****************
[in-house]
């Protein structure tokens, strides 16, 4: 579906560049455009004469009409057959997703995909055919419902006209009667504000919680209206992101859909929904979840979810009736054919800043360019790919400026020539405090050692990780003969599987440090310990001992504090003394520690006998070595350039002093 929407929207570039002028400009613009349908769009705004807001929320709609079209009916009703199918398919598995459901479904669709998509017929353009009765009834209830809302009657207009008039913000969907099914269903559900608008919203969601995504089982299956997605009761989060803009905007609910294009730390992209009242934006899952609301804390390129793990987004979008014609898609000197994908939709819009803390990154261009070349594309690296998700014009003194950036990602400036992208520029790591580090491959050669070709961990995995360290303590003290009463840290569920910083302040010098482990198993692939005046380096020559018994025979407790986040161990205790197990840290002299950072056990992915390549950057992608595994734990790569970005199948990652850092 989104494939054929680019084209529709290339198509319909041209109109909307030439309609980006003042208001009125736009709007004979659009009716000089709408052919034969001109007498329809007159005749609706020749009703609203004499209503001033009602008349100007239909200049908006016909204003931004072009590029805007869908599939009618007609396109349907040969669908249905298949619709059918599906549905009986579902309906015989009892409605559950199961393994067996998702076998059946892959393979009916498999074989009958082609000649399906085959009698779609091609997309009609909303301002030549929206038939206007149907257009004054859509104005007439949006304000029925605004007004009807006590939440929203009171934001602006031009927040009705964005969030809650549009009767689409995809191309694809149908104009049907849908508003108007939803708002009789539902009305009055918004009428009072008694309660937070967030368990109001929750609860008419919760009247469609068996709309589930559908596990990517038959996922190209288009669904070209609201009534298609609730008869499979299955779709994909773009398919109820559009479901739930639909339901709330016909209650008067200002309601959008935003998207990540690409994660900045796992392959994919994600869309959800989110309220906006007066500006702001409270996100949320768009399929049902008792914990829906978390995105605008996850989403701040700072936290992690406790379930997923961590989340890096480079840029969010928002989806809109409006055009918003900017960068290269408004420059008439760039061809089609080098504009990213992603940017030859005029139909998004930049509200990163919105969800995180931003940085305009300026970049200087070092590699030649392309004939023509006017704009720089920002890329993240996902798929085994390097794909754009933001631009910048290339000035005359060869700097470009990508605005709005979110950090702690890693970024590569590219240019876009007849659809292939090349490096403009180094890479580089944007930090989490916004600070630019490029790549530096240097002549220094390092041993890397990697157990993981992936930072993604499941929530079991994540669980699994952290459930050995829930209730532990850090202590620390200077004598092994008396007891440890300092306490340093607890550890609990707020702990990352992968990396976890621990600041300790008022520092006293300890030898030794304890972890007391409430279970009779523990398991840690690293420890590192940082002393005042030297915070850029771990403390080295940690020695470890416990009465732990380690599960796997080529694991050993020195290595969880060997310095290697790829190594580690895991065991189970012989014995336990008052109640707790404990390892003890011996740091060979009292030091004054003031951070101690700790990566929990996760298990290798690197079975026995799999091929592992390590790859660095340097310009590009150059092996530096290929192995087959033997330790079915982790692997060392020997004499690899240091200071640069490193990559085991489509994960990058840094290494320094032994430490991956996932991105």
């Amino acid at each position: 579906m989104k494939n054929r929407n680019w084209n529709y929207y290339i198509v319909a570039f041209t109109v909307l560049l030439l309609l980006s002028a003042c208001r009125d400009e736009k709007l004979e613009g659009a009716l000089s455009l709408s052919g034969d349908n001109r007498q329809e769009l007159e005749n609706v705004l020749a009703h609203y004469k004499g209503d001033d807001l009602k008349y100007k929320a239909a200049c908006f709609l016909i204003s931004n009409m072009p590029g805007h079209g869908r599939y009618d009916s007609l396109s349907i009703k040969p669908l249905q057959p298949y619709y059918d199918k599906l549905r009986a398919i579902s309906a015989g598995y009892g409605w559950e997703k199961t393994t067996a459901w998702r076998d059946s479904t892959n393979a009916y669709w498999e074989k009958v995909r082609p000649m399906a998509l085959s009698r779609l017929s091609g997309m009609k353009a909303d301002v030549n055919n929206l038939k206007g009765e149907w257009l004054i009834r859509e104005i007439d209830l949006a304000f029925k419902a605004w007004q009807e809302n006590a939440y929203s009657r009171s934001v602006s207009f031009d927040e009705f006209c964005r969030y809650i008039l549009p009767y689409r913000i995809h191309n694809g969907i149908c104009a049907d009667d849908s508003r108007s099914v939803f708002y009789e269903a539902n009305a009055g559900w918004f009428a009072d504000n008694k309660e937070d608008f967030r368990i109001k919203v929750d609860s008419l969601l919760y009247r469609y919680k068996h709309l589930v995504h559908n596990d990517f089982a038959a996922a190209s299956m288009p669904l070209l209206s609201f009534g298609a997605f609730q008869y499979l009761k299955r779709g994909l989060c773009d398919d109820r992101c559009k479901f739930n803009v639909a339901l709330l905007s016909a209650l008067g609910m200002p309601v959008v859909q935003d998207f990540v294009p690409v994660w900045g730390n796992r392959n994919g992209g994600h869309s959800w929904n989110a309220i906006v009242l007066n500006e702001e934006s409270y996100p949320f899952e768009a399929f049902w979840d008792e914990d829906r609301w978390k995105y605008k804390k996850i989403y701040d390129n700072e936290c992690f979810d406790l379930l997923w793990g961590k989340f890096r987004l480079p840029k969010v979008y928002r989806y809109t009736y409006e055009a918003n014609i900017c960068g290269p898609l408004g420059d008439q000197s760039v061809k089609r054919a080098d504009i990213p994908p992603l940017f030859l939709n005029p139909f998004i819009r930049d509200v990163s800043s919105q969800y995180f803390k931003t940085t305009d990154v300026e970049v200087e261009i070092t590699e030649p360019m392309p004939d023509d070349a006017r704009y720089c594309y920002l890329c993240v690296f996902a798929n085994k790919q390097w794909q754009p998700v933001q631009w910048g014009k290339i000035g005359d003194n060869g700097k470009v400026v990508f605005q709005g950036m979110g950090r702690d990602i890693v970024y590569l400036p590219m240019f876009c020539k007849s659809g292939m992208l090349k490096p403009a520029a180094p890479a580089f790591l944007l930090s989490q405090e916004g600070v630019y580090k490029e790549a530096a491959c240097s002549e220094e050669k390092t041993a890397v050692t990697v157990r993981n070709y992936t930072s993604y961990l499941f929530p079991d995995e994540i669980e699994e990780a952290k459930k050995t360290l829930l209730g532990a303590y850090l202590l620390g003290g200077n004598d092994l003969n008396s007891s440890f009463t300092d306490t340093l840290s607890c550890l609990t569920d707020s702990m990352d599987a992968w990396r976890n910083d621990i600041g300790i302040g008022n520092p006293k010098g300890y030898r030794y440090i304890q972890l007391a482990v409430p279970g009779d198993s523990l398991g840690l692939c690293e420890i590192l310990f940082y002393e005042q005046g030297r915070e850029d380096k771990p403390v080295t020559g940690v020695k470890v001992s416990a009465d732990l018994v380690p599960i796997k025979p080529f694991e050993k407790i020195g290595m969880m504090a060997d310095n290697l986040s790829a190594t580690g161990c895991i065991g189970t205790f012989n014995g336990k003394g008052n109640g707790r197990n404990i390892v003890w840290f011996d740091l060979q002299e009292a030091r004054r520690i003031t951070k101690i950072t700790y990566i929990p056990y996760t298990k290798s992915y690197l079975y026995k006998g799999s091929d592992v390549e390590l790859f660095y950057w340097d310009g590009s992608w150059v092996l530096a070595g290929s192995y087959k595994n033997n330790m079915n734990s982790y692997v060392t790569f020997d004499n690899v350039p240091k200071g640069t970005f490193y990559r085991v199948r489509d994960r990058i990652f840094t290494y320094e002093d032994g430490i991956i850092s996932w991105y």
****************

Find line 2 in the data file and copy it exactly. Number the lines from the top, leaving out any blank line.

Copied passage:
């Protein structure tokens, strides 16, 4: 579906560049455009004469009409057959997703995909055919419902006209009667504000919680209206992101859909929904979840979810009736054919800043360019790919400026020539405090050692990780003969599987440090310990001992504090003394520690006998070595350039002093 929407929207570039002028400009613009349908769009705004807001929320709609079209009916009703199918398919598995459901479904669709998509017929353009009765009834209830809302009657207009008039913000969907099914269903559900608008919203969601995504089982299956997605009761989060803009905007609910294009730390992209009242934006899952609301804390390129793990987004979008014609898609000197994908939709819009803390990154261009070349594309690296998700014009003194950036990602400036992208520029790591580090491959050669070709961990995995360290303590003290009463840290569920910083302040010098482990198993692939005046380096020559018994025979407790986040161990205790197990840290002299950072056990992915390549950057992608595994734990790569970005199948990652850092 989104494939054929680019084209529709290339198509319909041209109109909307030439309609980006003042208001009125736009709007004979659009009716000089709408052919034969001109007498329809007159005749609706020749009703609203004499209503001033009602008349100007239909200049908006016909204003931004072009590029805007869908599939009618007609396109349907040969669908249905298949619709059918599906549905009986579902309906015989009892409605559950199961393994067996998702076998059946892959393979009916498999074989009958082609000649399906085959009698779609091609997309009609909303301002030549929206038939206007149907257009004054859509104005007439949006304000029925605004007004009807006590939440929203009171934001602006031009927040009705964005969030809650549009009767689409995809191309694809149908104009049907849908508003108007939803708002009789539902009305009055918004009428009072008694309660937070967030368990109001929750609860008419919760009247469609068996709309589930559908596990990517038959996922190209288009669904070209609201009534298609609730008869499979299955779709994909773009398919109820559009479901739930639909339901709330016909209650008067200002309601959008935003998207990540690409994660900045796992392959994919994600869309959800989110309220906006007066500006702001409270996100949320768009399929049902008792914990829906978390995105605008996850989403701040700072936290992690406790379930997923961590989340890096480079840029969010928002989806809109409006055009918003900017960068290269408004420059008439760039061809089609080098504009990213992603940017030859005029139909998004930049509200990163919105969800995180931003940085305009300026970049200087070092590699030649392309004939023509006017704009720089920002890329993240996902798929085994390097794909754009933001631009910048290339000035005359060869700097470009990508605005709005979110950090702690890693970024590569590219240019876009007849659809292939090349490096403009180094890479580089944007930090989490916004600070630019490029790549530096240097002549220094390092041993890397990697157990993981992936930072993604499941929530079991994540669980699994952290459930050995829930209730532990850090202590620390200077004598092994008396007891440890300092306490340093607890550890609990707020702990990352992968990396976890621990600041300790008022520092006293300890030898030794304890972890007391409430279970009779523990398991840690690293420890590192940082002393005042030297915070850029771990403390080295940690020695470890416990009465732990380690599960796997080529694991050993020195290595969880060997310095290697790829190594580690895991065991189970012989014995336990008052109640707790404990390892003890011996740091060979009292030091004054003031951070101690700790990566929990996760298990290798690197079975026995799999091929592992390590790859660095340097310009590009150059092996530096290929192995087959033997330790079915982790692997060392020997004499690899240091200071640069490193990559085991489509994960990058840094290494320094032994430490991956996932991105």